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Some of that is sour grapes. Some are, no doubt, a reaction to the way Michigan is conducting itself as a program. For a team that prides itself on doing things right, Michigan seems to end up in the middle of a lot of controversies. The program has a target on its back from both its Big Ten and NCAA rivals.

“There is a goal, yes,” Harbaugh said. “Everyone has pointed it out since the beginning of the season. Our guys are very focused. “They just go about their business.”

It will take more than an investigation or three to take down Michigan. The Wolverines play with investigations the same way other teams play with sprained ankles. It just doesn’t faze them.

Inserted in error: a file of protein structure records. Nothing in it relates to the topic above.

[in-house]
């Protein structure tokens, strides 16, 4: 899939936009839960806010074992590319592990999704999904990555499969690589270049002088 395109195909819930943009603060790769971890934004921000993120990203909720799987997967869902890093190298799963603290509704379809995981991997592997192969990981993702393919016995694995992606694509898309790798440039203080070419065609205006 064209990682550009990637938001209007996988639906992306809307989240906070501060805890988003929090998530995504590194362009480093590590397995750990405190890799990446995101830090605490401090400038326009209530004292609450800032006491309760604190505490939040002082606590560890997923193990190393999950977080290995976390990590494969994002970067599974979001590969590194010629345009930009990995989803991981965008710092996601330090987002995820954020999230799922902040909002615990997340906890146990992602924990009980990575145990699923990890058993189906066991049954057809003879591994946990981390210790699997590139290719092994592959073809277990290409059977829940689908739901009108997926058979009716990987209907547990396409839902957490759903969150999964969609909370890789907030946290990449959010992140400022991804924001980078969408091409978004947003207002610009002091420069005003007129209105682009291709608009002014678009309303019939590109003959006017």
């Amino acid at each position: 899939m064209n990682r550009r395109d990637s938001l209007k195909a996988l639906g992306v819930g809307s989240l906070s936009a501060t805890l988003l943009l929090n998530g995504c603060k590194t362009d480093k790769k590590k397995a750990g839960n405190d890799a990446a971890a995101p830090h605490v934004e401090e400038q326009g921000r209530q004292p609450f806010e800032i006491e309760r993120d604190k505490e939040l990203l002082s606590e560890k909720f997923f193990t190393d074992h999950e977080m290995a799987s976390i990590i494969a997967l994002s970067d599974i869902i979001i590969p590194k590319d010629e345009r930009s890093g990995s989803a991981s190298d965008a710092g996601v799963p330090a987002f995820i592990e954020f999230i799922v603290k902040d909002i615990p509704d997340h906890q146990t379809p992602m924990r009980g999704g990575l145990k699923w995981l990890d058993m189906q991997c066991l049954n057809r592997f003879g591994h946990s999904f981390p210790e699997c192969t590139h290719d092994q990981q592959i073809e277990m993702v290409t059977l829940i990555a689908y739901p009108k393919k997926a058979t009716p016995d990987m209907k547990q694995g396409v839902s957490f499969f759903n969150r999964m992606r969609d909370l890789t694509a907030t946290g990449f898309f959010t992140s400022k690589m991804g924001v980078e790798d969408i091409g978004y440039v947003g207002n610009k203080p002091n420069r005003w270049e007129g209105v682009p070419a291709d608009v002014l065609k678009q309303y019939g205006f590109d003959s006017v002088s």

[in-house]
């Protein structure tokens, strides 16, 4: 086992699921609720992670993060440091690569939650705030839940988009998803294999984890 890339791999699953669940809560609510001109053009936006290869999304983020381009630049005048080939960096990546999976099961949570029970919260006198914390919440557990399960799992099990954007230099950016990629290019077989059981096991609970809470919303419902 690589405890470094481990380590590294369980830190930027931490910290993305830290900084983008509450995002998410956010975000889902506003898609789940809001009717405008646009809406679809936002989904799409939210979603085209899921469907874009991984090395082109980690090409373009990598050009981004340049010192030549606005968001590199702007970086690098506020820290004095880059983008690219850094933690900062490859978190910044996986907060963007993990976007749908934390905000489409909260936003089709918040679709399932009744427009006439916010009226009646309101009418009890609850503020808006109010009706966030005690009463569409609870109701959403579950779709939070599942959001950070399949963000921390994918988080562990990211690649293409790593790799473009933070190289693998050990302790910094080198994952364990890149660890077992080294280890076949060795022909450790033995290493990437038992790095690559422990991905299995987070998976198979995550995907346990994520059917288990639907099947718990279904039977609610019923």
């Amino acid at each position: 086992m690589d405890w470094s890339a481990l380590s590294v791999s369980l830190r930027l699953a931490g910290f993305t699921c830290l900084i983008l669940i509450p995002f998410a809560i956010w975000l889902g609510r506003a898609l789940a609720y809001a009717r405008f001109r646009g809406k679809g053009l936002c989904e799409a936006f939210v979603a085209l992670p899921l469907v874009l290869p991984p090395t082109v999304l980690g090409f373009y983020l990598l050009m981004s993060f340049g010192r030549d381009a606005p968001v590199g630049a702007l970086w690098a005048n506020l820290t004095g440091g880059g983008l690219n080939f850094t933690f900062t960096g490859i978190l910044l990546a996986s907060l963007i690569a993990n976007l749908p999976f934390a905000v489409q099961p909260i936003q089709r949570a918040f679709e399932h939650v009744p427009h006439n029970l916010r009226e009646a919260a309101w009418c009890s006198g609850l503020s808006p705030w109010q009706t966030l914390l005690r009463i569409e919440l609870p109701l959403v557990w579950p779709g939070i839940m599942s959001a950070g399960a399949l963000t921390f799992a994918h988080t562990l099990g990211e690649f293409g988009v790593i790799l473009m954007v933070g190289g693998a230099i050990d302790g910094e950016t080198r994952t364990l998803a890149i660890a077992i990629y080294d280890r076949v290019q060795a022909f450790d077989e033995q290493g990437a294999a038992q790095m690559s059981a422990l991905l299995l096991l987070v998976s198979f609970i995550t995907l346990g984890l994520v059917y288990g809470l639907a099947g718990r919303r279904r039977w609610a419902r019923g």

Michigan was already under investigation for alleged Level II violations that included impermissible contact with recruits during the COVID-19 dead period and impermissible use of analysts for in-field training. Harbaugh was charged with failing to cooperate with the investigation and served a three-game suspension imposed by the school to start the season.

That was after co-offensive coordinator Matt Weiss was fired for cause in January amid a police investigation into suspicious computer activity at Schembechler Hall. Now the program faces another NCAA investigation tied to alleged violations of the in-person scouting rule.

Debating the ethics of in-person scouting is like debating the ethics of pass interference: ethical or not, it’s against the rules, and that’s what matters. If the Wolverines violated rules regarding in-person scouting or video recording, they should be punished. If Harbaugh knew of such violations (and he says he did not), he should be held accountable.